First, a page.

Chiffonier; the Shadow stayed on the wall.

He threw his cloak upon a chair,

And still the lady's face was there.

From every corner of the room

He saw, in the patch of light, the gloom

That was the lady. Her violet bloom

Was almost brighter than that which came

From his candle's tulip-flame.

He set the filigree hands; he laid

The watch in the case which he had made;

He put on his rabbit cloak, and snuffed

His candle out. The room seemed stuffed

With darkness. Softly he crossed the floor,

And let himself out through the door.

The sun was flashing from every pin

And wheel, when Paul let himself in.

The whitewashed walls were hot with light.

The room was the core of a chrysolite,

Burning and shimmering with fiery might.

The sun was so bright that no shadow could fall

From the furniture upon the wall.

Paul sighed as he looked at the empty space

Where a glare usurped the lady's place.

He settled himself to his work, but his mind

Wandered, and he would wake to find

His hand suspended, his eyes grown dim,

And nothing advanced beyond the rim

Of his dreaming. The Cardinal sent to pay

For his watch, which had purchased so fine a day.

But Paul could hardly touch the gold,

It seemed the price of his Shadow, sold.

With the first twilight he struck a match

And watched the little blue stars hatch

Into an egg of perfect flame.

He lit his candle, and almost in shame

At his eagerness, lifted his eyes.

The Shadow was there, and its precise

Outline etched the cold, white wall.

The young man swore, "By God! You, Paul,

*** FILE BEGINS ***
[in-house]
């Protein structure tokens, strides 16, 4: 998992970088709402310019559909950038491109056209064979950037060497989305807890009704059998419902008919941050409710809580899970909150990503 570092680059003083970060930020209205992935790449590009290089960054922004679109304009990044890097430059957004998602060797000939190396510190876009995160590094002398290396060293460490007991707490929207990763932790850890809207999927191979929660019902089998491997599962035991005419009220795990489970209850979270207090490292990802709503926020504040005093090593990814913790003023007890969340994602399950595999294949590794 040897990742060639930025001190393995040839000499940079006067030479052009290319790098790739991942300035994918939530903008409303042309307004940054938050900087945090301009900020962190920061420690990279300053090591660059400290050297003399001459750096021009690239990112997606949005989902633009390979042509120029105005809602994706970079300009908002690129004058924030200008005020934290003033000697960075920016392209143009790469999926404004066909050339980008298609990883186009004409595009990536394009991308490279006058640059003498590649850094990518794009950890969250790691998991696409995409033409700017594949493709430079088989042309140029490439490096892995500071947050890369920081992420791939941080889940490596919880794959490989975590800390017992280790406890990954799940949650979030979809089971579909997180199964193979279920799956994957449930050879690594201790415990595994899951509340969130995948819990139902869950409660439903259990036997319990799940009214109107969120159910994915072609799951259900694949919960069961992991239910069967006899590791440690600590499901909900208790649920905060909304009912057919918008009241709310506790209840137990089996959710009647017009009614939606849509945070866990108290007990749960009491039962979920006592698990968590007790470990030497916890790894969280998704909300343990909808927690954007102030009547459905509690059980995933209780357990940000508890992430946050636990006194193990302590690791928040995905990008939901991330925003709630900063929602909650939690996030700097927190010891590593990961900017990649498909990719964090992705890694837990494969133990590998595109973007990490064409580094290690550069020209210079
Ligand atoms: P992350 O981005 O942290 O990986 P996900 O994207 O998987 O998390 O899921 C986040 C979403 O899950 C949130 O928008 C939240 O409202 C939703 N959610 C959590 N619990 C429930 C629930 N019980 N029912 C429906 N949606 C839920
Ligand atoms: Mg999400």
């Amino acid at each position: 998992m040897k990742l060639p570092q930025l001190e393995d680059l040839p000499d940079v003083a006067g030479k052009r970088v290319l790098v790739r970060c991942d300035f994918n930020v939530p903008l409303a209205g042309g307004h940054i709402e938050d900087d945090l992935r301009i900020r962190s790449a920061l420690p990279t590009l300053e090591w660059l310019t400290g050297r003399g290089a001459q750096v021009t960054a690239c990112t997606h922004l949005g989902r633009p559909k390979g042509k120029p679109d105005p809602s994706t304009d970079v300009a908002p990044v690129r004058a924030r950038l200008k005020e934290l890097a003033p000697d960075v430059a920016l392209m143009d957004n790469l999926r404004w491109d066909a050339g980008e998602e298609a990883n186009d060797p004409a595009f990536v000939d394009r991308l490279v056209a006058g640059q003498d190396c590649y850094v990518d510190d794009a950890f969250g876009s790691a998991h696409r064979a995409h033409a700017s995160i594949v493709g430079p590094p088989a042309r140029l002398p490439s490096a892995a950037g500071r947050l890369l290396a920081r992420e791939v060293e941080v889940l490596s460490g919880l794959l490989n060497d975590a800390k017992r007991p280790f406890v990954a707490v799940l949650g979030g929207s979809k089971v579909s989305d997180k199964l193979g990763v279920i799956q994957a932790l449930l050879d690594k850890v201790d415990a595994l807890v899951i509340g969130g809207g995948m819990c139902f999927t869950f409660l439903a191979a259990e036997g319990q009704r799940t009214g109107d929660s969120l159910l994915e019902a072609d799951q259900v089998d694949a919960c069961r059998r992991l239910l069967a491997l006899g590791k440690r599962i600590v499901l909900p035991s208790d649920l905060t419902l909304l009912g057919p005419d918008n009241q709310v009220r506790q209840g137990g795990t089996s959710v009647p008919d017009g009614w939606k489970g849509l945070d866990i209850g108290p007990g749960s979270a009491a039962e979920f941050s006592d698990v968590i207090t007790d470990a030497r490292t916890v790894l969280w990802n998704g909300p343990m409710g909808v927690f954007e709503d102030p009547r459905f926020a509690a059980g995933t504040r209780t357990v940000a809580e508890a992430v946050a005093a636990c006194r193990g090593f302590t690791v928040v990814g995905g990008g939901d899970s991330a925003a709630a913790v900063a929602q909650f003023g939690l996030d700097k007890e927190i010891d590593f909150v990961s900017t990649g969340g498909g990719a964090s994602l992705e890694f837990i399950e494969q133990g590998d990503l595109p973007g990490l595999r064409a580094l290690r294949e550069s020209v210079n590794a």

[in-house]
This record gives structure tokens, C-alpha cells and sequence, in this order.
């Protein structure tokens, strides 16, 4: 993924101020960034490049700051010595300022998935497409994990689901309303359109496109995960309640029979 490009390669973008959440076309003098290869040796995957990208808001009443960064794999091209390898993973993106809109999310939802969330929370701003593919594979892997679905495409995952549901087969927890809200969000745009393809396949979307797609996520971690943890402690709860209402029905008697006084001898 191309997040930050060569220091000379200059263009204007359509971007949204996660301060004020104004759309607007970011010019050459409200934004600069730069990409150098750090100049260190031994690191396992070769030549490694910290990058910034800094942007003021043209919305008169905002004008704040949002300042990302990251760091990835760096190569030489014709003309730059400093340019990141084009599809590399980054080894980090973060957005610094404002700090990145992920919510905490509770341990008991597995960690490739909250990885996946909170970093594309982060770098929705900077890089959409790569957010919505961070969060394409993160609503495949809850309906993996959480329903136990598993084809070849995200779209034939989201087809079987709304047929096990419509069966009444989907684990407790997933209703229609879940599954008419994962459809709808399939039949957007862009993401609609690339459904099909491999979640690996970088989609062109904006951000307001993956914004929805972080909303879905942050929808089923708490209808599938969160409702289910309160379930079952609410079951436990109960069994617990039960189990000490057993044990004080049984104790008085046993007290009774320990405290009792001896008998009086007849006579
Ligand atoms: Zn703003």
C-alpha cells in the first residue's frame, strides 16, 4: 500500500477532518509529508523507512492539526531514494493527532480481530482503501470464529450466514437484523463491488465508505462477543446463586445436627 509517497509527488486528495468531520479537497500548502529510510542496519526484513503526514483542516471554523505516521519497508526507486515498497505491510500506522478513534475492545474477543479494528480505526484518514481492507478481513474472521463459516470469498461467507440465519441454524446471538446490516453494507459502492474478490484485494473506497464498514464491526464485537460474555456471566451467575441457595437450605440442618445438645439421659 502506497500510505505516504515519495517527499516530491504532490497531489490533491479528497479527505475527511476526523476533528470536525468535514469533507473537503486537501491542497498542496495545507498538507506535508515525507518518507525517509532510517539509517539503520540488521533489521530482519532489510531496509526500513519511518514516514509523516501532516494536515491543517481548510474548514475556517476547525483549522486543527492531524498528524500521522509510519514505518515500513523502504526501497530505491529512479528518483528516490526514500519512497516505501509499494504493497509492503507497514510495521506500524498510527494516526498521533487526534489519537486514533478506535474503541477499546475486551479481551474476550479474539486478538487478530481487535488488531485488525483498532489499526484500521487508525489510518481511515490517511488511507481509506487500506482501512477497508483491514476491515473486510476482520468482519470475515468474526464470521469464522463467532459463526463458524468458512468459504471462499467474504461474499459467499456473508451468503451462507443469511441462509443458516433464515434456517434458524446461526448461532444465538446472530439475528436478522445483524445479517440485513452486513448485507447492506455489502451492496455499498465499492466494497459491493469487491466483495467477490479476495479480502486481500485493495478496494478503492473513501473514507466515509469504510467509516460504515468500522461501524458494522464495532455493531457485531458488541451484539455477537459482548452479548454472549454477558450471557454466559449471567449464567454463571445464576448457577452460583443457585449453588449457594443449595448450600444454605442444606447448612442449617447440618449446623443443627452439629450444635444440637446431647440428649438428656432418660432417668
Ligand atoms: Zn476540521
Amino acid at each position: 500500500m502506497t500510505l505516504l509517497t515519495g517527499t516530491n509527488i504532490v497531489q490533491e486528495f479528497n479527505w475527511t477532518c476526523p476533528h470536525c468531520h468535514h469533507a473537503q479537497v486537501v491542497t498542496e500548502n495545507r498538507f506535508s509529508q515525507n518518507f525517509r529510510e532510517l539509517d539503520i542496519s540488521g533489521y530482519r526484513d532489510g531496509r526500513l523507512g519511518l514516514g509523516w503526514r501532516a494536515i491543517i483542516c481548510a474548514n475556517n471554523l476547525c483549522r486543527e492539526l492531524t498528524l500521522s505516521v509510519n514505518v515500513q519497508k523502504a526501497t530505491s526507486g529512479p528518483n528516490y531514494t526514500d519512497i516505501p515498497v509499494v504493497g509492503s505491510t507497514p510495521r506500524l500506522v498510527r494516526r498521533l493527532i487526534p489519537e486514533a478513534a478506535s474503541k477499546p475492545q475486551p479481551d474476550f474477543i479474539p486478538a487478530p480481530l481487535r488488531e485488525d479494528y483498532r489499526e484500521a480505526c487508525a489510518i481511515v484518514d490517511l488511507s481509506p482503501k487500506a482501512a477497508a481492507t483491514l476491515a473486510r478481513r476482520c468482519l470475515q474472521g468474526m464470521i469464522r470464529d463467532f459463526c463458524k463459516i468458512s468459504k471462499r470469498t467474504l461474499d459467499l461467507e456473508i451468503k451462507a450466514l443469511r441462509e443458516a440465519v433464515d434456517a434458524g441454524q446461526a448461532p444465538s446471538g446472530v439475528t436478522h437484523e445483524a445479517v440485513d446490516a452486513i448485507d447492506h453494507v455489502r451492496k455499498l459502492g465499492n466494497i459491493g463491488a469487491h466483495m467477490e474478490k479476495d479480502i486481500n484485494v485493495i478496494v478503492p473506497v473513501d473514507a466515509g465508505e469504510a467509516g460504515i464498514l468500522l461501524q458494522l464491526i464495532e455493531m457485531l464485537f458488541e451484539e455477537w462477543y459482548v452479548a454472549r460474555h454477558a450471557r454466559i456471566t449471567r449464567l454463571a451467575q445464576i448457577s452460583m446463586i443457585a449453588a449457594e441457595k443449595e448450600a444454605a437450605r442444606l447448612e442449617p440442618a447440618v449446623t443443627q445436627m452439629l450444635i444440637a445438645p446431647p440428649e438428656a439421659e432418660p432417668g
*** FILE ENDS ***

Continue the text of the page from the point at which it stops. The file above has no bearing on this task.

There's something the matter with your brain.

Go home now and sleep off the strain."

The next day was a storm, the rain

Whispered and scratched at the window-pane.

A grey and shadowless morning filled

The little shop. The watches, chilled,

Were dead and sparkless as burnt-out coals.

The gems lay on the table like shoals

Of stranded shells, their colours faded,

Mere heaps of stone, dull and degraded.

Paul's head was heavy, his hands obeyed

No orders, for his fancy strayed.

His work became a simple round

Of watches repaired and watches wound.

The slanting ribbons of the rain

Broke themselves on the window-pane,

But Paul saw the silver lines in vain.

Only when the candle was lit

And on the wall just opposite

He watched again the coming of _it_,

Could he trace a line for the joy of his soul

And over his hands regain control.

Paul lingered late in his shop that night

And the designs which his delight

Sketched on paper seemed to be

A tribute offered wistfully

To the beautiful shadow of her who came

And hovered over his candle flame.

In the morning he selected all

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